By Marlene Cimons
It was love at first sight for Richard and Robin Kinley. But it took a sunset to seal the deal.
The Kinleys, both 59 and living in Atlanta, visited southwest Florida in January to look at Babcock Ranch, a planned community that could become the most sustainable town in America.
'World's Most Sustainable City' to Run on 100% Solar https://t.co/op2nY6QS44 @Green_Europe @globalactplan— EcoWatch (@EcoWatch)1462708209.0
When finished, Babcock Ranch, located about 20 minutes from Fort Myers, will be powered almost entirely by the sun, turning to natural gas on cloudy days. Homes will be energy-efficient, many of them constructed with insulated panels designed to handle any type of Florida weather.
The town will be walkable and bikeable, with 50 miles of nature trails. Residents will be able to plant crops in community gardens. Houses will be set near sidewalks so neighbors can more easily interact with one another. To encourage homeowners to drive electric vehicles, the town will install numerous charging stations. Its public vehicle fleet will be electric and driverless.
Richard and Robin Kinley. Babcock Ranch
The Kinleys found all of this irresistible. Returning to their hotel room after their tour, Kinley suggested to his wife: "Let's go back tonight and look at the sunset. We sat on the grass near this little lake, on the lot we were interested in and watched the sun go down. Everything just fell into place. We loved it."
The Kinleys were the first to buy a home at Babcock, where construction is now just getting underway. They expect to move into their one-story ranch style house in time for the fall and winter holidays.
"If I sat down and wanted to design a community from scratch, this would be it," said Kinley. "I love having a front porch where I can talk to my neighbors and a downtown area within a five-minute walk."
This is exactly what Babcock Ranch's developer, Syd Kitson, CEO of Kitson & Partners, had in mind when he conceived of the idea of creating a town that aims "to go back to the way we used to live when we were younger, where you know your neighbors and has the things you remember when you were growing up," he said. "We are dead set on proving that development and preservation can work hand-in-hand."
He traces his connection to nature to his childhood. "When I was very young, my parents didn't allow us to stay inside," Kitson said. "We went camping, deep into the woods for weeks at a time and I developed a deep love of the land. I appreciate what it means. I think people intuitively understand that you feel better when you are in the woods or on top of a mountain. I really believe you will live longer and have a better life."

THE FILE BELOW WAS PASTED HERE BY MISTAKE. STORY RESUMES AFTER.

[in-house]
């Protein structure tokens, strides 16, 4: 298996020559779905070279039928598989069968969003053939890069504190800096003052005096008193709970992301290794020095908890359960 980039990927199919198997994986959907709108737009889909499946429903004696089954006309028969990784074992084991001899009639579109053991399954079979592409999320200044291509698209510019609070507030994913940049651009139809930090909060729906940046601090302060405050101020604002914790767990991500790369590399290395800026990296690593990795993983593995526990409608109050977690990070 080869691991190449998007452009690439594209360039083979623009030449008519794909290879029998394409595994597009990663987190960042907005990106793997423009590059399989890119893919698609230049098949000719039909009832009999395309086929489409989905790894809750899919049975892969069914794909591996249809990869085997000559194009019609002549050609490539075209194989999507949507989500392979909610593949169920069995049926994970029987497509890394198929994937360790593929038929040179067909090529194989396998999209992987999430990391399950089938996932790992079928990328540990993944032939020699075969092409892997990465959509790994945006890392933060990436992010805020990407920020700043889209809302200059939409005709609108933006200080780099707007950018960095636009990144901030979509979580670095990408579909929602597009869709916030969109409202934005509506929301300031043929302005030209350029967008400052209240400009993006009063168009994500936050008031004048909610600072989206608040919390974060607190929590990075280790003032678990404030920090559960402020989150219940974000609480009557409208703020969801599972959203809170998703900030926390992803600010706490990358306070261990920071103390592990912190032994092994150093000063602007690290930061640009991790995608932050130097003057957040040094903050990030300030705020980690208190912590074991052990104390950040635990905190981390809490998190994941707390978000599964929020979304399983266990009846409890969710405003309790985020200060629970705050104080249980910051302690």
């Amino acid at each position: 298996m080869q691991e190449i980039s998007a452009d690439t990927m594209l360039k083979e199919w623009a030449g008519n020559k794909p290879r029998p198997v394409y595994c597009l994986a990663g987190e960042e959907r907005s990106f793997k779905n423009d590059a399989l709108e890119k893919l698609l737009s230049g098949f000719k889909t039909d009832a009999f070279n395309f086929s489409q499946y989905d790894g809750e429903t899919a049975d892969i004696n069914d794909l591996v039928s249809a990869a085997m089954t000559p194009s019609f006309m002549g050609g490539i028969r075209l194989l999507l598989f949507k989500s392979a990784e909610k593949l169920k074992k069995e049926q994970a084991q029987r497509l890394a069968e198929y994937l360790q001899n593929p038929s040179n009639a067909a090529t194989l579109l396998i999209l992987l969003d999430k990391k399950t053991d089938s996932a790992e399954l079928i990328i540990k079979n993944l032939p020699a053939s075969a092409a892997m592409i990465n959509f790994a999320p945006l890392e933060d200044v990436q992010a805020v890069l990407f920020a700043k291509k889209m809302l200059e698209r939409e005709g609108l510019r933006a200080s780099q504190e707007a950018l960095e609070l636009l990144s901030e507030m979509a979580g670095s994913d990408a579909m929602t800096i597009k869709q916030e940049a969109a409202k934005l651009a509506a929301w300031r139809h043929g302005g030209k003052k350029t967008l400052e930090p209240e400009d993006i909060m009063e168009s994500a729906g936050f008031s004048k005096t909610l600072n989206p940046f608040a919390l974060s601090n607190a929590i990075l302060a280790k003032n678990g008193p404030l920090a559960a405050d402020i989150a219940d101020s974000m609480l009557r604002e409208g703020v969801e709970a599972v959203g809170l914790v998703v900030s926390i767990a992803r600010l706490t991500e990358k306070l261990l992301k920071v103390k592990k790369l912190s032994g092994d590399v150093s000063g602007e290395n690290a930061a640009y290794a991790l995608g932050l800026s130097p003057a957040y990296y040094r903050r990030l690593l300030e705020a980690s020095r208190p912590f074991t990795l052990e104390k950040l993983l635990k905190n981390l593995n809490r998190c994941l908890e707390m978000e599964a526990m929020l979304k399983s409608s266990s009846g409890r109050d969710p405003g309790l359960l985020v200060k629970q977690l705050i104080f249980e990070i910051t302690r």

On July 31, 2006, Kitson's company completed its purchase of 91,000 acres along Florida's southwest coast and that same day sold 73,000 acres back to the state and to Lee County in what has been described as the largest single land preservation agreement in Florida's history. The agreement kept the vast majority of the land untouched, allowing ranching operations to continue and leaving Kitson with nearly 18,000 acres—an area about the size of Manhattan—for development.
The Babcock Ranch plan calls for 19,500 homes, schools, shops, green spaces, lakes and nature trails. Eventually, they plan to add condos and apartments. Someday, as many as 50,000 people will live there.
Kitson says that, to achieve his goal of having, as he describes it, the first solar town in America, he found an ally in Florida Power & Light. The utility company built a new solar power plant in Charlotte County, whose 343,000 solar panels will supply power to Babcock Ranch.
In the evenings or on sunless days, the town will be powered by natural gas "until we get that solar storage puzzle solved," Kitson said. Finding ways to store solar power "is very important and we want to be a living laboratory to implement that into Babcock," he said.
Mitch Pavao-Zuckerman, assistant professor of environmental science and technology at the University of Maryland's college of agriculture and natural resources—who is not involved with Babcock Ranch—calls the creation of a nearly all-solar town "a great opportunity to learn more about the feasibility of these kinds of developments."